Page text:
This is the mail archive of the libstdc++@gcc.gnu.org mailing list for the libstdc++ project.


Index Nav: [Date Index] [Subject Index] [Author Index] [Thread Index]
Message Nav: [Date Prev] [Date Next] [Thread Prev] [Thread Next]
Other format: [Raw text]

Re: [Patch] Fix libstdc++/9533


On Mon, Mar 03, 2003 at 09:37:31PM +0100, Paolo Carlini wrote:
> Nathan Myers wrote:
> 
> >On Mon, Mar 03, 2003 at 07:27:14PM +0100, Paolo Carlini wrote:
> > > ...
> >
> >This looks incomplete to me.  I would expect the if statement to be 
> >in the #if block.  (Likewise in block().)
> >
> Ok. However, when the #if is false, things are quite broken anyway,
> but we have to keep this possibility open (Danny Smith introduced the
> #if def)
>
> > Also, I would expect to 
> >see (O_NONBLOCK | __fdflags) passed to fcntl.
> >
> Does it make a difference? I adapted the whole scheme from an example
> somewhere ;) and fcntl(this->fd(), F_SETFL, O_NONBLOCK); was already
> in the code, instead.

The other flags that might be set (and which would be cleared here)
are O_APPEND, O_ASYNC, and any OS-local extensions.

> > fcntl should be called as 
> >::fcntl.  (Likewise other system calls.  Do we have a policy yet?)
> >
> No, sadly :( I think that if we use ::fcntl here it's the _first_ example
> of the syntax!
> 
> >Finally, mustn't these members' names be uglified, e.g. _M_no_block
> >etc.?
> >
> The other members of __basic_file<char> aren't and I followed the
> existing practice. Should we change all of them?

Oops, sorry, I confused myself for just long enough to post.

> >It's not clear to me why the non-blocking read is needed at all,
> >
> Honestly, it's not completely clear to me too.
> One thing is sure: the testcase which I posted earlier today breaks
> otherwise:
> 
>    http://gcc.gnu.org/ml/libstdc++/2003-03/msg00008.html
> 
> And 9533 testcase doesn't display the prompt at all.
> 
> >or why we're reading on open.  Why not wait to read until somebody
> >wants to see some bytes, and just leave the buffer empty until then?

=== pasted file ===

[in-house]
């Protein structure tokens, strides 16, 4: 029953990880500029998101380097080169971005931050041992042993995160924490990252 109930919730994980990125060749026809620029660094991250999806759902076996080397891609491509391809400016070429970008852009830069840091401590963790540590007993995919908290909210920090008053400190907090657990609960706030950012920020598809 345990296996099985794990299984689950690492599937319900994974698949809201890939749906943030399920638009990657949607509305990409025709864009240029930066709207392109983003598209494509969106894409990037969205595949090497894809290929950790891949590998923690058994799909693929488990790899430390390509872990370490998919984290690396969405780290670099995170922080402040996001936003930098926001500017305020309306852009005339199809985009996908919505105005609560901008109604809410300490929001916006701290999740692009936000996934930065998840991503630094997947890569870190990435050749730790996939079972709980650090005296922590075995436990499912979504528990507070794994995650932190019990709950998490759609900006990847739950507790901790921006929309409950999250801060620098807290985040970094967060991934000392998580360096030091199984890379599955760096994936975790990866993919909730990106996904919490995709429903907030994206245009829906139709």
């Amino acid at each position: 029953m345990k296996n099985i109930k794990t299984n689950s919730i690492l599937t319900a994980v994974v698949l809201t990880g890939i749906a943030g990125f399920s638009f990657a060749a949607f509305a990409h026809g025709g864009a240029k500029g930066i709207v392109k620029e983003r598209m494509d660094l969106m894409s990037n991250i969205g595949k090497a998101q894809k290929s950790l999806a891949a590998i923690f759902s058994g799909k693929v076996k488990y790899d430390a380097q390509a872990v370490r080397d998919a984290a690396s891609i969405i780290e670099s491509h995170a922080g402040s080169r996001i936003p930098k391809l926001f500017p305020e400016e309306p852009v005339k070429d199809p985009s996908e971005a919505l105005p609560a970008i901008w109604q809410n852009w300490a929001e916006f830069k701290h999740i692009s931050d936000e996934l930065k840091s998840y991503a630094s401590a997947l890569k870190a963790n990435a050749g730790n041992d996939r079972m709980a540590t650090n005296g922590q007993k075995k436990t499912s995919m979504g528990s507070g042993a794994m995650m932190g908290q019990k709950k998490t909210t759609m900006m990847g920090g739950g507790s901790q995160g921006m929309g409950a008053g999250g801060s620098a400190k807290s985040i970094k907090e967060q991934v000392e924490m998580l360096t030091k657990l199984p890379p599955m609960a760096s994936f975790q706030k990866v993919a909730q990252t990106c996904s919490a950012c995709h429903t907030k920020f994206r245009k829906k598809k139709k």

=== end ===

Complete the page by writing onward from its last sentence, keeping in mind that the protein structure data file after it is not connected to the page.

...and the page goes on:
> >(Apologies if this has been discussed at length already.)
> >
> Perhaps it has been discussed before but I appreciate having your
> authoritative opinion.
> 
> I *think* that basically Benjamin wanted an in_avail called right
> after the open of a non empty file to return a value != zero.
> If we agree that this is a good thing (I think so) then showmanyc()
> could do the trick, as suggested by P?tur.
> 
> Do you agree?

Yes, showmanyc() would be the correct place for it.

> The current showmanyc() is really simple:
> ... 
> Dunno what can be put in it according to the standard.

Almost anything.  This is good, because now we don't need the 
block() and no_block() functions; it all goes in showmanyc().
showmanyc() is supposed to tell all it can find out about how
many bytes are really there, not just how many it has buffered
or will buffer, but it shouldn't take too long about it.

Ideally showmanyc() should try to do an fstat64() on the file 
descriptor and report the result, if any.   If it's not a file,
then the IFREG or S_ISREG flag won't be set, and the st_size 
isn't meaningful.  (If fstat64() reports more bytes than a 
streamsize could represent, it ought to return 
numeric_limits<streamsize>::max().  (Of course there might not
be an fstat64(), so that would have to be #ifdef'ed, and use
fstat() then.))

It also ought to try 

  ::recv(this->fd(), 0, 0, (MSG_DONTWAIT|MSG_PEEK|MSG_NOSIGNAL))

in case it's a socket or pipe.  In fact, it should prefer that 
over setting and clearing flags on the file descriptor and calling 
underflow.  It would be rude for showmanyc to actually read the bytes 
when it doesn't have to.  (If it returns -1, then errno is set to 
EAGAIN if it meant to return zero.)

Assuming that fstat and recv don't work, and we decide to try an
underflow, we have an additional complication: suppose the user 
sets O_NONBLOCK on the file descriptor himself?  We don't want 
to clear it.  So, we save the original flags value and just 
restore them instead of masking O_NONBLOCK out.

  int __fdflags = ::fcntl(this->fd(), F_SETFL, O_NONBLOCK); 
  ::fcntl(this->fd(), F_SETFL, (__flags|O_NONBLOCK)); 
  // try to fill a buffer
  ::fcntl(this->fd(), F_SETFL, __flags); 

One danger of actually reading is that if the socket is broken, it 
might trigger a SIGPIPE, which we can't afford to catch or ignore.
So I vote for not calling underflow at all, and (thus) not setting
O_NONBLOCK either.  I.e. if fstat and recv both fail, then return 0
or -1.  (-1 implies we know underflow() would fail.  Don't forget 
that pending characters in the buffer keep underflow from failing 
even the socket itself is broken.)

Nathan Myers
ncm-nospam at cantrip dot org


Index Nav: [Date Index] [Subject Index] [Author Index] [Thread Index]
Message Nav: [Date Prev] [Date Next] [Thread Prev] [Thread Next]